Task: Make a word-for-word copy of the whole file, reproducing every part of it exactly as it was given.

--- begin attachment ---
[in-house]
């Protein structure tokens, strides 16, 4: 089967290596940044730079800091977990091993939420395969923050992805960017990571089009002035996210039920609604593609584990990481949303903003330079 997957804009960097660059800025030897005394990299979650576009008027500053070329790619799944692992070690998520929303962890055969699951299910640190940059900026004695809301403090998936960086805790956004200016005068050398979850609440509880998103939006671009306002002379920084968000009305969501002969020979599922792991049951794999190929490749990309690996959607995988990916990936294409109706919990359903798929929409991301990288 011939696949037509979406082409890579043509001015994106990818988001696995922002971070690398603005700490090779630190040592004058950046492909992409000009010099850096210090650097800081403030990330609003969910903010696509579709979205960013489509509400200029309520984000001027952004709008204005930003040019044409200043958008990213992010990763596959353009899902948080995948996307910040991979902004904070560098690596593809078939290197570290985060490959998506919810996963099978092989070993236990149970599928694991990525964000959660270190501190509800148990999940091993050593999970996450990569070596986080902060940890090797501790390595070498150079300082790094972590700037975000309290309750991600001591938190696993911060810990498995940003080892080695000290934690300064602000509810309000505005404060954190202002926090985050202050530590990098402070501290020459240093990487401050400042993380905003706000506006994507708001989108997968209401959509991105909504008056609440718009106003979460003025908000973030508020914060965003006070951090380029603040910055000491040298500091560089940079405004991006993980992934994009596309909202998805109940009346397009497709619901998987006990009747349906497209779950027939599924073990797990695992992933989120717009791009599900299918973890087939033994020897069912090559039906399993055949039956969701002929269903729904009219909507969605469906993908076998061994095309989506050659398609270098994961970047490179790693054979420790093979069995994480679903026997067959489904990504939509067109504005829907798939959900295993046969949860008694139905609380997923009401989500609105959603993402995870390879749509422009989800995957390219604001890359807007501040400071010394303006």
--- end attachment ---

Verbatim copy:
[in-house]
């Protein structure tokens, strides 16, 4: 089967290596940044730079800091977990091993939420395969923050992805960017990571089009002035996210039920609604593609584990990481949303903003330079 997957804009960097660059800025030897005394990299979650576009008027500053070329790619799944692992070690998520929303962890055969699951299910640190940059900026004695809301403090998936960086805790956004200016005068050398979850609440509880998103939006671009306002002379920084968000009305969501002969020979599922792991049951794999190929490749990309690996959607995988990916990936294409109706919990359903798929929409991301990288 011939696949037509979406082409890579043509001015994106990818988001696995922002971070690398603005700490090779630190040592004058950046492909992409000009010099850096210090650097800081403030990330609003969910903010696509579709979205960013489509509400200029309520984000001027952004709008204005930003040019044409200043958008990213992010990763596959353009899902948080995948996307910040991979902004904070560098690596593809078939290197570290985060490959998506919810996963099978092989070993236990149970599928694991990525964000959660270190501190509800148990999940091993050593999970996450990569070596986080902060940890090797501790390595070498150079300082790094972590700037975000309290309750991600001591938190696993911060810990498995940003080892080695000290934690300064602000509810309000505005404060954190202002926090985050202050530590990098402070501290020459240093990487401050400042993380905003706000506006994507708001989108997968209401959509991105909504008056609440718009106003979460003025908000973030508020914060965003006070951090380029603040910055000491040298500091560089940079405004991006993980992934994009596309909202998805109940009346397009497709619901998987006990009747349906497209779950027939599924073990797990695992992933989120717009791009599900299918973890087939033994020897069912090559039906399993055949039956969701002929269903729904009219909507969605469906993908076998061994095309989506050659398609270098994961970047490179790693054979420790093979069995994480679903026997067959489904990504939509067109504005829907798939959900295993046969949860008694139905609380997923009401989500609105959603993402995870390879749509422009989800995957390219604001890359807007501040400071010394303006």